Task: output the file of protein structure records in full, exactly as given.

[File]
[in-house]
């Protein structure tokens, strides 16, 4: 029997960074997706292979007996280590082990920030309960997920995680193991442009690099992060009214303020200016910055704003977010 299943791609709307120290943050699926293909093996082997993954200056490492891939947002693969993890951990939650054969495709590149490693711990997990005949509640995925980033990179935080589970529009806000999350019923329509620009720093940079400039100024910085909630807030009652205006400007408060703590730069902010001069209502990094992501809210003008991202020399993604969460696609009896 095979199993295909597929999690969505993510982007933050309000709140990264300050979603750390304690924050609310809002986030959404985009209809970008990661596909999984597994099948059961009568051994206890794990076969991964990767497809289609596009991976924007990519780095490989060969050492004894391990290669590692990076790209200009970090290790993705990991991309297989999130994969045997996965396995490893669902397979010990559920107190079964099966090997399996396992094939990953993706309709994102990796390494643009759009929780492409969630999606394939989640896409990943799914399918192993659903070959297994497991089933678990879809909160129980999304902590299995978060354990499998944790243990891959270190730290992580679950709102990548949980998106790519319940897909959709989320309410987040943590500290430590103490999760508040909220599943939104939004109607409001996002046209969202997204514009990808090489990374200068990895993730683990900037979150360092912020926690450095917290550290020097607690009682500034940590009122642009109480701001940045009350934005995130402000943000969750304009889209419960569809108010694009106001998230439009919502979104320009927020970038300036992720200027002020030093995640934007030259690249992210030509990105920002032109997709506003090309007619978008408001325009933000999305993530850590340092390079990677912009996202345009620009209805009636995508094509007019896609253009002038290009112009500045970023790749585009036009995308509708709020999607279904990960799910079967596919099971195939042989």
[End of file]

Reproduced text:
[in-house]
């Protein structure tokens, strides 16, 4: 029997960074997706292979007996280590082990920030309960997920995680193991442009690099992060009214303020200016910055704003977010 299943791609709307120290943050699926293909093996082997993954200056490492891939947002693969993890951990939650054969495709590149490693711990997990005949509640995925980033990179935080589970529009806000999350019923329509620009720093940079400039100024910085909630807030009652205006400007408060703590730069902010001069209502990094992501809210003008991202020399993604969460696609009896 095979199993295909597929999690969505993510982007933050309000709140990264300050979603750390304690924050609310809002986030959404985009209809970008990661596909999984597994099948059961009568051994206890794990076969991964990767497809289609596009991976924007990519780095490989060969050492004894391990290669590692990076790209200009970090290790993705990991991309297989999130994969045997996965396995490893669902397979010990559920107190079964099966090997399996396992094939990953993706309709994102990796390494643009759009929780492409969630999606394939989640896409990943799914399918192993659903070959297994497991089933678990879809909160129980999304902590299995978060354990499998944790243990891959270190730290992580679950709102990548949980998106790519319940897909959709989320309410987040943590500290430590103490999760508040909220599943939104939004109607409001996002046209969202997204514009990808090489990374200068990895993730683990900037979150360092912020926690450095917290550290020097607690009682500034940590009122642009109480701001940045009350934005995130402000943000969750304009889209419960569809108010694009106001998230439009919502979104320009927020970038300036992720200027002020030093995640934007030259690249992210030509990105920002032109997709506003090309007619978008408001325009933000999305993530850590340092390079990677912009996202345009620009209805009636995508094509007019896609253009002038290009112009500045970023790749585009036009995308509708709020999607279904990960799910079967596919099971195939042989």